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Buying a Home versus Long-term Renting

Written by Ilyce Glink on April 20, 2012 in Real Estate  |   5 comments

While becoming a homeowner has long been a cornerstone of the American Dream, the recent recession has caused many Americans to question if buying a home is still the right move. For some, renting a home and saving the money that would have been spent…

While becoming a homeowner has long been a cornerstone of the American Dream, the recent recession has caused many Americans to question if buying a home is still the right move.

For some, renting a home and saving the money that would have been spent on a mortgage has become the new American Dream, and making the decision to buy or rent a home has become less about money and more about lifestyle.

Considerations about renting a home

“For a long time, we have been thinking that owning a home was the surefire way to financial success,” says Bill Deegan, CEO of Renter Nation, a national renter’s organization. “But people shouldn’t view their home as an investment, they should view it as a place to live.”

After owning four homes, Deegan abandoned homeownership for renting and now advocates for the latter. He believes that renting offers unparalleled flexibility and mobility.

For example, if your lifestyle suddenly changes—you get a new job or find out a new baby is on the way—your lease may be the only thing nailing you down. And breaking a lease is a lot easier than selling a home in today’s market.
Buying a home comes with a lot of expenses—and not just the down payment and monthly mortgage. You need to plan for ever-increasing property taxes, insurance costs, and regular maintenance, as well as unexpected repairs that often require hefty cash on hand.

However, if you are renting a home, your monthly rent is usually your bottom line. If your roof leaks, your landlord fixes it and your savings account is left alone.

But what exactly do you gain by renting? Not much, according to Cynthia Joachim, one of the regional vice presidents with the National Association of Realtors. “There’s very little financial value to renting,” she says. “That’s the basic truth. If you can afford to buy and stay in a home, you should.”

The benefits to buying a home

There’s a bevy of reasons to buy a home, from design flexibility to building equity, but the income tax breaks may be the most financially attractive.

For most homeowners, property taxes and some interest on one’s mortgage are deductible. These breaks eventually pay off. In a few short years, a homeowner can be saving money by paying a mortgage rather than paying rent.

“Don’t look at real estate as if it’s a short-term investment,” Joachim says. “It was always intended to be at least a 30-year investment. That’s why we have 30-year mortgages.”

Since you’ll want to stay put until selling your home is at its most advantageous, you should not only have a stable lifestyle but also stable finances. Make sure you have good credit and solid savings before you begin house hunting. If you are approved for a mortgage, put down as much as you afford, and buy less home than you are qualified to buy. You should also always consider how long you can keep making payments if your income is jeopardized.

Renting versus buying? It’s a good time to be looking into your options as a potential homeowner or long-term renter.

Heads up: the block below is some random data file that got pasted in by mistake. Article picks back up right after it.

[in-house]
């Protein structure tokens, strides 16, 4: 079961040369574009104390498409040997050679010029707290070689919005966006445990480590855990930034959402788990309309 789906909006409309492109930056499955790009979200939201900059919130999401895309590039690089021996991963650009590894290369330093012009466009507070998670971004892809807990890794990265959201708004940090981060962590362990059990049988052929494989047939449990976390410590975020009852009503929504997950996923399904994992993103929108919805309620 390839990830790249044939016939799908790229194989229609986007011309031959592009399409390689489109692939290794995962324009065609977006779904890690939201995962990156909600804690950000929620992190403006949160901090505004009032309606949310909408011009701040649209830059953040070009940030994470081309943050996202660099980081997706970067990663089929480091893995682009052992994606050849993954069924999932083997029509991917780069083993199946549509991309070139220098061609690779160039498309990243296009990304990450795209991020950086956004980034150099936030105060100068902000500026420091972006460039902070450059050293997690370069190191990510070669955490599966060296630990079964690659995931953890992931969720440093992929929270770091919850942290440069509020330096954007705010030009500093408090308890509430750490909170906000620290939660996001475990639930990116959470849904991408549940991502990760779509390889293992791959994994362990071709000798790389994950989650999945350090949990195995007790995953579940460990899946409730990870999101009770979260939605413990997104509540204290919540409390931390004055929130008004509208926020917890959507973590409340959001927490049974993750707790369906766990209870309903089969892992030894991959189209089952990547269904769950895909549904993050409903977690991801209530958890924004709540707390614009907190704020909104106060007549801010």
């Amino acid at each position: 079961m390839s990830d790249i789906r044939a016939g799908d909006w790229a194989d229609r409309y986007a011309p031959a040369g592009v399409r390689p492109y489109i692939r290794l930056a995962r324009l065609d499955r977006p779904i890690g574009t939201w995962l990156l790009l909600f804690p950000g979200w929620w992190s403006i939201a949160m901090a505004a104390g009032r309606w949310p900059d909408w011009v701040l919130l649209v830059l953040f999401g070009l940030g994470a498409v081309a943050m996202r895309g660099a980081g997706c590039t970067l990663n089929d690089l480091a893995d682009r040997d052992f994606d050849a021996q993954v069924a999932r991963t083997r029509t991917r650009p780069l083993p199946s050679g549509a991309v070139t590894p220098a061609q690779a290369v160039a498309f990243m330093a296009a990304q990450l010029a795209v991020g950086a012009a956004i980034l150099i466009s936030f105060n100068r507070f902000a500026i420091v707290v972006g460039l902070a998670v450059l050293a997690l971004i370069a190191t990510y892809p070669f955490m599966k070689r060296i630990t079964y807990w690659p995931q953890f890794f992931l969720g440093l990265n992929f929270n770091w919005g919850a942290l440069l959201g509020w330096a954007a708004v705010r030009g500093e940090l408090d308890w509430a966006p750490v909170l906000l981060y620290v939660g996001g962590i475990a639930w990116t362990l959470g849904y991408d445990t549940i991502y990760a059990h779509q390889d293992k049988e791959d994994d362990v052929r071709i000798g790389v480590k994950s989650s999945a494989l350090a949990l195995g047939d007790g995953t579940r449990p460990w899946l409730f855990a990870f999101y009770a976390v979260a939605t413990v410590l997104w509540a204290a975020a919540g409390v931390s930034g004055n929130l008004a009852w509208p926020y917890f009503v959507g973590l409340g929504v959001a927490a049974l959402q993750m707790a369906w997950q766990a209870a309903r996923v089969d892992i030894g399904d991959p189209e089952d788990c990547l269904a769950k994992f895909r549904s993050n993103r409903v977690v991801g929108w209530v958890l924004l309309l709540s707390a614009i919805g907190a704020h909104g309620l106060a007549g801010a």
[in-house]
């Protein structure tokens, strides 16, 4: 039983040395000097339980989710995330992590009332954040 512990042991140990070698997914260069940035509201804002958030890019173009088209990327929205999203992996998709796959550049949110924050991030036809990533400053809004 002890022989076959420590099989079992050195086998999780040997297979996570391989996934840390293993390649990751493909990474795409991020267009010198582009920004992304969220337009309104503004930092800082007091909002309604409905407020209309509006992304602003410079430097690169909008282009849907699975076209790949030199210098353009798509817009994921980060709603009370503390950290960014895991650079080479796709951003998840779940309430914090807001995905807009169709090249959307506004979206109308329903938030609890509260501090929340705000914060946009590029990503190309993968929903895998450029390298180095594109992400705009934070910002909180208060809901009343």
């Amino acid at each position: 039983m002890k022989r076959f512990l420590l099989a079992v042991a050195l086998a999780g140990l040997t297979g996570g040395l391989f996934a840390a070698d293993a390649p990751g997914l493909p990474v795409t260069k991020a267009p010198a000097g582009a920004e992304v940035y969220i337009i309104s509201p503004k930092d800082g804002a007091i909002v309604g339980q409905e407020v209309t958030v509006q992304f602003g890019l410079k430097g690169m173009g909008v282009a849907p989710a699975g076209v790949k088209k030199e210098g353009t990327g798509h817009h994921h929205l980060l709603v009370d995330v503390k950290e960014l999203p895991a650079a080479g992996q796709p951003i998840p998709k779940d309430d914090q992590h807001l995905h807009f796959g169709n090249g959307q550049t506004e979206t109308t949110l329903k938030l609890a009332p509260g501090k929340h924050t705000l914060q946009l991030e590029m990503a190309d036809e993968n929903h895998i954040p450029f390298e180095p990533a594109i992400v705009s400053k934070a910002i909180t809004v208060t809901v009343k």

Ilyce Glink is a best-selling author, real estate columnist, and web series host. She is the managing editor of the Equifax Finance Blog and CEO of Think Glink Media. Follow her on Twitter: @Glink

The information contained in this blog post is designed to generally educate and inform visitors to the Equifax Finance Blog. The blog posts do not give, and should not be assumed to provide, personalized tax, investment, real estate, legal, retirement, credit, personal financial, or other professional advice. Before making any financial decision, you should always consult with the appropriate professionals who can explain your options, rights, and legal responsibilities, and advise you on any tax, legal, credit, or business implications that may result from those decisions. The views and opinions expressed by the authors of blog posts are their own views and may not be the views or opinions of Equifax, Inc. and/or its affiliates.


  1. Eric J. Nisall - DollarVersity says:

    Tax breaks are not always a big benefit. If you buy cheap and put a significant amount down, your interest and taxes may not be enough to reach the level of the standard deduction to make a difference. Plus spending more to potentially save something on the back-end is not always sound financial advice. More on the subject can be found in my article:


  2. R. Finn says:

    Think about this. If you buy a house using a mortgage rather than paying for the whole thing with cash, depending on the interest rate, you could pay the price of the house in interest and get almost nothing for it. Say you pay 5% interest. In 20 years, you will have paid for the amount of the mortgage in interest. So if your mortgage is 80% of the value of the house, you will have given that amount to the bank, meaning, over the period of a 30 year mortgage, you are probably paying for your house TWICE. Save your money. The banks are jacking us.

  3. Malcolm says:

    Even right now with limited number of first time home buyer programs available, home buying is not the American dream it once was.


  4. Justin says:

    I am interested on how to find and get the best mortgage rate deal ever! I am tired of renting a home! It’s just a great money waster. Any idea is appreciated, please.

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